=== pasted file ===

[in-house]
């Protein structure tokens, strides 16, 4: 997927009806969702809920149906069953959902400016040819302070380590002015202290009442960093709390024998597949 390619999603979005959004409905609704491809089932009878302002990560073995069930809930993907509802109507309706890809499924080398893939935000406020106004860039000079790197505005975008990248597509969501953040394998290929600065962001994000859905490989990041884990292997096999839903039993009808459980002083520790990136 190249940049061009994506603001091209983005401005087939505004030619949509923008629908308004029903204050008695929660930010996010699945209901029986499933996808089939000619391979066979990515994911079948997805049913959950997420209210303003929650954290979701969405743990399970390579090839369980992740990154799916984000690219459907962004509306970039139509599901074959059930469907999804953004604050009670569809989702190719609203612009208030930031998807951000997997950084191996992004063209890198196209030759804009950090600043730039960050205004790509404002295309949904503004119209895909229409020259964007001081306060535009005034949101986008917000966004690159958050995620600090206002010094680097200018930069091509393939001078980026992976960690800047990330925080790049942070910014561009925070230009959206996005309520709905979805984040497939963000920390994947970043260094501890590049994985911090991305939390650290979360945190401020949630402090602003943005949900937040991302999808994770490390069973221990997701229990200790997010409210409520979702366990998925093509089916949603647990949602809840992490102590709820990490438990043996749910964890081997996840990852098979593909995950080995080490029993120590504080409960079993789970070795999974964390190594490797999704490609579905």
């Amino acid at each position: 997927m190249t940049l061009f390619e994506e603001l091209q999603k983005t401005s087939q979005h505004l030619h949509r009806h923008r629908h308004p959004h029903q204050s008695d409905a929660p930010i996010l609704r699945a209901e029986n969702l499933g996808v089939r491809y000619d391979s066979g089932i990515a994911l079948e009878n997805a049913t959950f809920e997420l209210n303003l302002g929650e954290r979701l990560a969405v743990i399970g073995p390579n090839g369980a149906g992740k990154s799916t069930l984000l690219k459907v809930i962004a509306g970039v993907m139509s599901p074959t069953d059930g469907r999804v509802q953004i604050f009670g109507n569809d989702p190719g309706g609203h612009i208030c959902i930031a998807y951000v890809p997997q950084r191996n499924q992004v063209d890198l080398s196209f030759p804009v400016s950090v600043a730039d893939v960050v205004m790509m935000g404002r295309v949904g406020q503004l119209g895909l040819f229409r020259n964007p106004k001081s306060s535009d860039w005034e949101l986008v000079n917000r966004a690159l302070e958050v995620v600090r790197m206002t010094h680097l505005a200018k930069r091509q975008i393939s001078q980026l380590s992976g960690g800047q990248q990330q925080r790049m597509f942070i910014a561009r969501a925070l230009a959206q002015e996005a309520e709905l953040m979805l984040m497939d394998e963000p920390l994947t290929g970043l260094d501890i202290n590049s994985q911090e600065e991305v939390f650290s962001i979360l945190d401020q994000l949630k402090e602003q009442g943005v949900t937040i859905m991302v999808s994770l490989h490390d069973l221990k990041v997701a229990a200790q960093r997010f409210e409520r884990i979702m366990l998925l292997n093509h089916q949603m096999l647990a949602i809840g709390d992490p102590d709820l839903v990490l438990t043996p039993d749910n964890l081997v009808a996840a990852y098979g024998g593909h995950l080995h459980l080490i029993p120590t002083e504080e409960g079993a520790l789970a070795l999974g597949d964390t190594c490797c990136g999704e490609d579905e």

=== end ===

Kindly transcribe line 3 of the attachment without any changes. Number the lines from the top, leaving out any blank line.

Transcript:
């Amino acid at each position: 997927m190249t940049l061009f390619e994506e603001l091209q999603k983005t401005s087939q979005h505004l030619h949509r009806h923008r629908h308004p959004h029903q204050s008695d409905a929660p930010i996010l609704r699945a209901e029986n969702l499933g996808v089939r491809y000619d391979s066979g089932i990515a994911l079948e009878n997805a049913t959950f809920e997420l209210n303003l302002g929650e954290r979701l990560a969405v743990i399970g073995p390579n090839g369980a149906g992740k990154s799916t069930l984000l690219k459907v809930i962004a509306g970039v993907m139509s599901p074959t069953d059930g469907r999804v509802q953004i604050f009670g109507n569809d989702p190719g309706g609203h612009i208030c959902i930031a998807y951000v890809p997997q950084r191996n499924q992004v063209d890198l080398s196209f030759p804009v400016s950090v600043a730039d893939v960050v205004m790509m935000g404002r295309v949904g406020q503004l119209g895909l040819f229409r020259n964007p106004k001081s306060s535009d860039w005034e949101l986008v000079n917000r966004a690159l302070e958050v995620v600090r790197m206002t010094h680097l505005a200018k930069r091509q975008i393939s001078q980026l380590s992976g960690g800047q990248q990330q925080r790049m597509f942070i910014a561009r969501a925070l230009a959206q002015e996005a309520e709905l953040m979805l984040m497939d394998e963000p920390l994947t290929g970043l260094d501890i202290n590049s994985q911090e600065e991305v939390f650290s962001i979360l945190d401020q994000l949630k402090e602003q009442g943005v949900t937040i859905m991302v999808s994770l490989h490390d069973l221990k990041v997701a229990a200790q960093r997010f409210e409520r884990i979702m366990l998925l292997n093509h089916q949603m096999l647990a949602i809840g709390d992490p102590d709820l839903v990490l438990t043996p039993d749910n964890l081997v009808a996840a990852y098979g024998g593909h995950l080995h459980l080490i029993p120590t002083e504080e409960g079993a520790l789970a070795l999974g597949d964390t190594c490797c990136g999704e490609d579905e």